Sector sounds alarm over construction output ‘flat-lining’

Rising costs and continued uncertainty over Brexit are to blame for the slight drop in construction output, according to the Federation of Master Builders (FMB).

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Latest construction figures show a small decline of 0.2% in October, compared with the previous month.

The sector has said Brexit and the skills crisis are making things worse.

Commenting, Sarah McMonagle, Director of External Affairs at the FMB, said: “Rising costs for large and small construction firms are contributing to the slight drop in construction output.

“Recent government statistics show that in the past year, there were nearly 3,000 insolvencies in the construction industry.

“While wages are continuing to rise because of the ever-worsening skills crisis in our sector, firms are also feeling the pinch because of the rising cost of materials.

“The depreciation of sterling following the EU referendum has meant key materials have become more expensive.

“We are expecting material prices to continue to squeeze the margins of construction firms, with recent research from the Federation of Master Builders showing that almost 90% of builders believe that prices will continue to rise in the next six months.”

McMonagle concluded: “The future is still looking uncertain for the UK construction sector because the government has set out plans for a post-Brexit immigration system that would severely worsen the skills shortage.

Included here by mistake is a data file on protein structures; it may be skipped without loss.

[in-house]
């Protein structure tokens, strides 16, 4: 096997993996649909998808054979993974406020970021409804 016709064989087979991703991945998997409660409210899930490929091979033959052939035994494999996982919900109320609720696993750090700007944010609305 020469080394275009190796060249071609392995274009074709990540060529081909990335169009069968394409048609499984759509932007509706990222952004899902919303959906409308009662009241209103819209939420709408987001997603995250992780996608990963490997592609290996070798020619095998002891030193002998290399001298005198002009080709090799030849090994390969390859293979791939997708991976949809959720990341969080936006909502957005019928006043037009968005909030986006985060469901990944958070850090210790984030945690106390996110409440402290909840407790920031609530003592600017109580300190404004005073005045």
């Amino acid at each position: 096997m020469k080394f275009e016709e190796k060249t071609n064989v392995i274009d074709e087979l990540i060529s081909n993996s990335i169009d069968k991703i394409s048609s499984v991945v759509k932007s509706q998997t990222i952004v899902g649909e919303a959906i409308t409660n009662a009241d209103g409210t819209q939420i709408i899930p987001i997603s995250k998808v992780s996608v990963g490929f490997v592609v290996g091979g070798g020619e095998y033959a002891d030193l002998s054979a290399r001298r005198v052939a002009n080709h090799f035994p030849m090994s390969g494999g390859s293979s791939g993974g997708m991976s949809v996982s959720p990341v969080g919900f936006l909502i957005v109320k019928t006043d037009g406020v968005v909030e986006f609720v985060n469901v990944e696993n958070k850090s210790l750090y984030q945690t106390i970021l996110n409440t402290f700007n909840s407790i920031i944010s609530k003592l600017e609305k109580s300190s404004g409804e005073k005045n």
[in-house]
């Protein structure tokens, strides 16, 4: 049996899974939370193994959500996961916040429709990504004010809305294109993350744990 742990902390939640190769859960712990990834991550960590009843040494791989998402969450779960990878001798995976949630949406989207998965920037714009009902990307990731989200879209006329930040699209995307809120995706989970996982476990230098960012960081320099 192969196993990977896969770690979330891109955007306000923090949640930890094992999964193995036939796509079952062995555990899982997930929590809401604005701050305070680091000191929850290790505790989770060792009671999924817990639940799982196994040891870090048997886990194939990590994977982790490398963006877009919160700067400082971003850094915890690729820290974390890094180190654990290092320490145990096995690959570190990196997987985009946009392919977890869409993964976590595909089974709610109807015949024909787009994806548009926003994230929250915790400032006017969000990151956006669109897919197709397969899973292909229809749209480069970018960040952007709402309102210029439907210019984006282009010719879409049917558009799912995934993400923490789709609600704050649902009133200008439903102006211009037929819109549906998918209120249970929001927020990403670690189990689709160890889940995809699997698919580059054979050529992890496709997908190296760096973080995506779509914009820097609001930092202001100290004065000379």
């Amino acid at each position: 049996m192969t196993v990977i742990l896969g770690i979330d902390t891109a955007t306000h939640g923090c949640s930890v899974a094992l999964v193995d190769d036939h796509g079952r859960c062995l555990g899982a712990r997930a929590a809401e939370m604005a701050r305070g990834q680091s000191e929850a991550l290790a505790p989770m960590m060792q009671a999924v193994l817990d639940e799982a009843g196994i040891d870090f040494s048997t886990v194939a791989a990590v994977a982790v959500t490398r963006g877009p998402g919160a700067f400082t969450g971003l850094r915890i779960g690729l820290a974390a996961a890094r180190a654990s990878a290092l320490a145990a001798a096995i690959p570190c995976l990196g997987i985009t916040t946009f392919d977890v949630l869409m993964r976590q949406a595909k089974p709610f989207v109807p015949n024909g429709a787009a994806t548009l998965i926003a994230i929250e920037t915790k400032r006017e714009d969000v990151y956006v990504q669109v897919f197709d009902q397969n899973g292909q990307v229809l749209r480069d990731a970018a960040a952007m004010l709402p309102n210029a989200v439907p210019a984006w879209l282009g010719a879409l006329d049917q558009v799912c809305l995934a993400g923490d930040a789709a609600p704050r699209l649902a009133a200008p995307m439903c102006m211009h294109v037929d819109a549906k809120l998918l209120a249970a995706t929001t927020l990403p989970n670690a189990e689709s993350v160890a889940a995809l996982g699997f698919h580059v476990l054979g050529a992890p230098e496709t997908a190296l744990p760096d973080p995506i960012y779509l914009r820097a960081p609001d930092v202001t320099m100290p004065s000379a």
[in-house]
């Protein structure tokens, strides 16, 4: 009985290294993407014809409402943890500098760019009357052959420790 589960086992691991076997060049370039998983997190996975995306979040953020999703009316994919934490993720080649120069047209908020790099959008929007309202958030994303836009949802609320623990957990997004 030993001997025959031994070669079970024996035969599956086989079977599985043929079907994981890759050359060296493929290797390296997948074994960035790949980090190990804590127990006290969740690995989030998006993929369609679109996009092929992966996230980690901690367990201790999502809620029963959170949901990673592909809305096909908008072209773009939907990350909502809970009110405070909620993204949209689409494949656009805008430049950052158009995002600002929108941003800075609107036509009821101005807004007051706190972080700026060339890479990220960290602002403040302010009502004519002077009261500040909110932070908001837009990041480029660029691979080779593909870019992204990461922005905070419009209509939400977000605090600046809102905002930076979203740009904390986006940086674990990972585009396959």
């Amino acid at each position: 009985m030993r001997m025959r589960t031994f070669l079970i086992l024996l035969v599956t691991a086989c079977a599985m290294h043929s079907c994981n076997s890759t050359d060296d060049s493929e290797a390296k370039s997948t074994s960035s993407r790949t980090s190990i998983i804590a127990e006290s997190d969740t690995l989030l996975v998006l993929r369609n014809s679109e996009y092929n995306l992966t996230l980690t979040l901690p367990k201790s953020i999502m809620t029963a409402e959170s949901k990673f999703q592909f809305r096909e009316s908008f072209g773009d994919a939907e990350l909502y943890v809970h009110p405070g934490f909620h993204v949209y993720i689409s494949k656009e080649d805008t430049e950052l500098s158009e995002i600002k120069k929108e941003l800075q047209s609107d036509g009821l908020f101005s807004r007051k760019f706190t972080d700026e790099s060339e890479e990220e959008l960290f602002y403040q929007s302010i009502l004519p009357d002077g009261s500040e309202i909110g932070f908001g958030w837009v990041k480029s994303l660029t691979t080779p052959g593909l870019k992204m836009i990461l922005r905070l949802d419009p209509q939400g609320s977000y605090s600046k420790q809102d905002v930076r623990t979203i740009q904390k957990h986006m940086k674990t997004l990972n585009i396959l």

“The government has said it will limit the number of low skilled workers entering the UK from the EU and further afield.

“This would include thousands of tradespeople, including bricklayers and carpenters, and these roles are ones that the construction sector relies on.

“More than 9% of the UK’s construction workers are from the EU and this rises to one third in London.

“It is therefore imperative that the government listens to the needs of the sector and delivers a post-Brexit immigration system that allows us to draw on essential migrant workers.

“Without this, we won’t be able to keep building at the current rate and construction output will continue to fall,” said McMonagle.

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